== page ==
• 39. Corrosion Protection Hot-dip galvanising is used as a corrosion protection for steel components. Bridge structure will be painted red to remain its existing character. A „duplex‟ coating provides extra durability and fulfils decorative requirements. Galvanizing is cheaper comparing to other commonly specified protective coatings. It requires less maintenance therefore reduces long-term costs of the structure. The life expectancy of galvanized coating on typical structural members is far in excess of 20-25 years in severe costal exposure that is higher than current repainting cycle of 10 to 15 years. Galvanizing is carried out according British Standards; minimum-coating thicknesses are applied. Coating life and performance are reliable and predictable. A galvanized coating has a unique metallurgical structure which gives outstanding resistance to mechanical damage in transport, erection and service. Every part of a galvanized component is protected, even sharp corners and inaccessible areas. Galvanizing will be carried out on a factory under quality control. As galvanized steel members are received on site they are ready for erection. Paint layers will be applied in the factory as well to reduce risk of people working on height and also eliminate environmental impact during construction. Before applying paint to galvanized steel, special surface preparation treatments will be used to ensure good adhesion. Light blast cleaning will be applied to roughen the surface and provide a mechanical adhesion. Bridge Deck and Road Surface The orthotropic deck system was selected for the new swing bridge. It is economical alternative which provides ductility, lower structure weight, shallower sections and rapid bridge installation. Lower superstructure weight is the primary reason for the use of orthotropic decks; it has the lowest weight for movable bridges App A-04. The bridge surfacing has two components, a running surface and a waterproof layer. The waterproof membrane will be placed between the road surfacing and the bridge deck to protect the steel below from de-icing salts. The wearing surface provides a durable and skid resistant surface for vehicular traffic. Design of the surface for the 40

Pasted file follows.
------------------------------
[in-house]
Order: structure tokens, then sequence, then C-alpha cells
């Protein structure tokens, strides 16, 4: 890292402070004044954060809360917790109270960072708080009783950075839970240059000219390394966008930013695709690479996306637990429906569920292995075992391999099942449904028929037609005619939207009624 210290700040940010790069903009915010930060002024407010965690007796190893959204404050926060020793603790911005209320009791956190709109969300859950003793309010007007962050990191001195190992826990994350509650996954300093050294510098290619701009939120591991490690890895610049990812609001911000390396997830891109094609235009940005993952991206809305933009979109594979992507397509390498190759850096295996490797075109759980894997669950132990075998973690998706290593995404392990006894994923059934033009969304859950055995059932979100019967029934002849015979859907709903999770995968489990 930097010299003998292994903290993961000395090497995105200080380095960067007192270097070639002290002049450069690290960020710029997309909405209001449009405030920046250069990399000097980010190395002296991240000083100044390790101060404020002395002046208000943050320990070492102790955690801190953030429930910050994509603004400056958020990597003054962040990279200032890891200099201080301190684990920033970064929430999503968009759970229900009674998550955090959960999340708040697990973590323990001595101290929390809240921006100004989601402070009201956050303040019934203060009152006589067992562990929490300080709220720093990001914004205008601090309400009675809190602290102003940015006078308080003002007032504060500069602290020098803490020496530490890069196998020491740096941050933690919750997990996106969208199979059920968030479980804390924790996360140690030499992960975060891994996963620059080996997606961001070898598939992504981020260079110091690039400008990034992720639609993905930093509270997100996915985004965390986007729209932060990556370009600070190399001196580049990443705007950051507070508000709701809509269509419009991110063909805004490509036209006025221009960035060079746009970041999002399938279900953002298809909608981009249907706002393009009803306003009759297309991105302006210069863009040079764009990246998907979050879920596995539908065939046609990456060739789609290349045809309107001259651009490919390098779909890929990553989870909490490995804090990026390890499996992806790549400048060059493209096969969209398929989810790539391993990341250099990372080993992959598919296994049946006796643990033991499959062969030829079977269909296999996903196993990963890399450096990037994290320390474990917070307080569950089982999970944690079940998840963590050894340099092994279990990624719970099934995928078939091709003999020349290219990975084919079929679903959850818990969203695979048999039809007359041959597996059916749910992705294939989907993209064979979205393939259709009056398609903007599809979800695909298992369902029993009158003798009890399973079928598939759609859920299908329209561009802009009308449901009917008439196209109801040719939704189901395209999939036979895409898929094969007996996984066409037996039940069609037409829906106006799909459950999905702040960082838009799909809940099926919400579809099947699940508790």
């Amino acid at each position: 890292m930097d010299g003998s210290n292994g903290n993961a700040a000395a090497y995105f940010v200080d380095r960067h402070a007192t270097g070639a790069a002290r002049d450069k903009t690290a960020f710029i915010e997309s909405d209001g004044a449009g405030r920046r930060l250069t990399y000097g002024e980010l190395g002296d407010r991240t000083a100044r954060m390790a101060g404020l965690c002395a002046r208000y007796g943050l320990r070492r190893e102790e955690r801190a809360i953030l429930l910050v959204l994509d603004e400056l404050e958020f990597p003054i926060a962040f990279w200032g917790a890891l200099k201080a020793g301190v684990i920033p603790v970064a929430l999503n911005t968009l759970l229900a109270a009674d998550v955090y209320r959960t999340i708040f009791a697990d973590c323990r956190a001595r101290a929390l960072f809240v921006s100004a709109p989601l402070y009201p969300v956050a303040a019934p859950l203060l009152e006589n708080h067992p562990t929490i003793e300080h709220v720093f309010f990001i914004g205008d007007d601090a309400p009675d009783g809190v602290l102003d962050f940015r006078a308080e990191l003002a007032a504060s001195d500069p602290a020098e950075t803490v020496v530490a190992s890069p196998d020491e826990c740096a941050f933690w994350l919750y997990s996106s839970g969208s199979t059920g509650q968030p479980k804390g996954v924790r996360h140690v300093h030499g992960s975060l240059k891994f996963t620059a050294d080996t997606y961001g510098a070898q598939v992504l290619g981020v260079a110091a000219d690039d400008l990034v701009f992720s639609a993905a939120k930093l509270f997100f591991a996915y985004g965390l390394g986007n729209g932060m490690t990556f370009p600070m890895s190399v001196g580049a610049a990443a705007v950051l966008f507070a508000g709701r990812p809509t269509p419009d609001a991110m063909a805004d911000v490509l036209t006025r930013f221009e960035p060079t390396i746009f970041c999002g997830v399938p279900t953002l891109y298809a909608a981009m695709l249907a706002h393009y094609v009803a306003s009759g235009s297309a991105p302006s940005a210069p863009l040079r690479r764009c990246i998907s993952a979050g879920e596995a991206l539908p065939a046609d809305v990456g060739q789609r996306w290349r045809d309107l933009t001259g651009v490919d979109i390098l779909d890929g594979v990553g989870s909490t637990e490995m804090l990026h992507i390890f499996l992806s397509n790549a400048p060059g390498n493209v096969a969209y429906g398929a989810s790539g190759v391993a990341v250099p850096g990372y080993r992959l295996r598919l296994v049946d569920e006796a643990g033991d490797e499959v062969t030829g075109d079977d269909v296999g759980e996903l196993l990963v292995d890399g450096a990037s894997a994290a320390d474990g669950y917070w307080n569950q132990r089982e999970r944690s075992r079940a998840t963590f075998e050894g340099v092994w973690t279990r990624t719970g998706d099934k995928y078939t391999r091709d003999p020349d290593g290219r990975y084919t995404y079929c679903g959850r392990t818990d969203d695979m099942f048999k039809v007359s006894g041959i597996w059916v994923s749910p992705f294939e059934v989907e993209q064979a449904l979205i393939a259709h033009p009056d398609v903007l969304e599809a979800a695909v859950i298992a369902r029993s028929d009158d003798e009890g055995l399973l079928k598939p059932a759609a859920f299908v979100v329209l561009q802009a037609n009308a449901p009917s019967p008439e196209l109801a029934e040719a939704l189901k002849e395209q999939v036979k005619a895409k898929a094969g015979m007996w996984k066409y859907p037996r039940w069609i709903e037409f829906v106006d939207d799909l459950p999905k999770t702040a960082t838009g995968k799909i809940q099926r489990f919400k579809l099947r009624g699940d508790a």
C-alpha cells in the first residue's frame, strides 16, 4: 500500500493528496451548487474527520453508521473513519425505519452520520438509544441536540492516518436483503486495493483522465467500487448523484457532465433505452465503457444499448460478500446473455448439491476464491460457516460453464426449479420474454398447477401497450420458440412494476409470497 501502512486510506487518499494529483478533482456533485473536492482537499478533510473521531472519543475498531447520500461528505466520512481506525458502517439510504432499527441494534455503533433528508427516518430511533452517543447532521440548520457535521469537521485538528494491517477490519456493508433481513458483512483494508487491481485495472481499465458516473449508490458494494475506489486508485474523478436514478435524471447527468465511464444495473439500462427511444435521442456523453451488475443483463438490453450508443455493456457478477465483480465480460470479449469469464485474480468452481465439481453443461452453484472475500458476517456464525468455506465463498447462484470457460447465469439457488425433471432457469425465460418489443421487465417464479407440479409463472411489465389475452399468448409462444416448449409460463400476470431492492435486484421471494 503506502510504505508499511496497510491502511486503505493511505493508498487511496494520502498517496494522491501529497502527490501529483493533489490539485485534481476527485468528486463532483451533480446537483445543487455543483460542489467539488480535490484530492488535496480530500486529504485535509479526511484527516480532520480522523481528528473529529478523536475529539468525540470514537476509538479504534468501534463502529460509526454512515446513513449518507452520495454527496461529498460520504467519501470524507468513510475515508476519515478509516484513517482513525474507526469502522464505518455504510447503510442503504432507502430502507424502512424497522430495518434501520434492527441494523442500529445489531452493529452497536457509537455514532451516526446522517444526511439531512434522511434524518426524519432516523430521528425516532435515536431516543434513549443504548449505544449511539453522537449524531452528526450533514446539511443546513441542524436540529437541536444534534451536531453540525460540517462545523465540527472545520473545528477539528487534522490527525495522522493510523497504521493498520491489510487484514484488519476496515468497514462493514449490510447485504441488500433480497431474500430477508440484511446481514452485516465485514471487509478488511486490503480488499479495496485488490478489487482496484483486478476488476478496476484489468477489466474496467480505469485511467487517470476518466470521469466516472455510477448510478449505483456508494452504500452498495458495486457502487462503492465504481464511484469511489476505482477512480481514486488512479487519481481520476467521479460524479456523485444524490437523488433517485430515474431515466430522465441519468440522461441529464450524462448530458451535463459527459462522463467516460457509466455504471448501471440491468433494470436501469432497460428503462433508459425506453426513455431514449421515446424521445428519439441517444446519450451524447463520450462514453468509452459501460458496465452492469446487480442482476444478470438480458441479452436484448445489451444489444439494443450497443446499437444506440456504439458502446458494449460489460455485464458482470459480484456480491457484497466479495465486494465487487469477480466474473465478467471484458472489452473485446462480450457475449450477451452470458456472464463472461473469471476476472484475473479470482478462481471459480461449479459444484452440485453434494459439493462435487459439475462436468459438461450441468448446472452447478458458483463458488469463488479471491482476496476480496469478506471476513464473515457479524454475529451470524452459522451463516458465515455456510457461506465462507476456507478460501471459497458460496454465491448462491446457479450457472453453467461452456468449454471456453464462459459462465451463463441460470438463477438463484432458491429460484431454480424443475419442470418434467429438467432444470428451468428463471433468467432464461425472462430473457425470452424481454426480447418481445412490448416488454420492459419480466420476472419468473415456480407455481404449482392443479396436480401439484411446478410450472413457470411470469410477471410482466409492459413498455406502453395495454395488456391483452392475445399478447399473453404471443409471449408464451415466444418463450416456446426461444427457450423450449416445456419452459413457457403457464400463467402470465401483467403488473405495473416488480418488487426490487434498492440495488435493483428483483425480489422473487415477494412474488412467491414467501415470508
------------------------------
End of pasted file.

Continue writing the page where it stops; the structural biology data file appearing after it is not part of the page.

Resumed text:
• 40. orthotropic bridge deck is more complicated than that for the concrete deck. It is caused by the greater deflection of the steel member under the wheels load compared to the concrete deck. The bridge is not used for heavy vehicle traffic, therefore a thin surfacing could be provided for the bridge deck. Composed surfacing of asphalt binders and aggregate will be laid on the bridge deck. Polymer resins, as a waterproof layer, also provide attraction between the road surface and the bridge deck. The interior of the closed ribs will be hermetically sealed against the ingress of moisture and air. Galvanized steel is chosen for the deck ribs; and painting coat is applied as for all the steelwork for the superstructure. Bridge prefabrication and transportation There is a variety of advantages offered by prefabrication of the bridge, first of all it offers opportunities for bridge to significantly reduce construction time. Additionally, it improves worker safety, lessen environmental impact, and cut costs. Through prefabrication, most of the work on a bridge can be performed in a controlled environment unlike to on-site construction, with much lower disruption of traffic. Weather becomes less of a factor and quality improves. Workers spend less time on- site, thereby minimizing their risk to traffic and power lines, as well as reducing their time at elevations and over water. Prefabrication also lessens the time that heavy equipment must spend on site, reducing adverse effects on the environment. The erection process from factory to means of transport to final location on site minimises opportunity for damage and for inferior work to he built in. Location for pre-fabricating bridge parts When choosing where the bridge leaves will be pre-fabricated, several factors were considered:  Availability of facilities in the region that are capable of fabricating a bridge  Proximity to the construction site  The distance to the nearest port facilities, as it was concluded that the easiest way of transporting the bridge parts to the construction site is by water transport, like barge with mounted crane. 41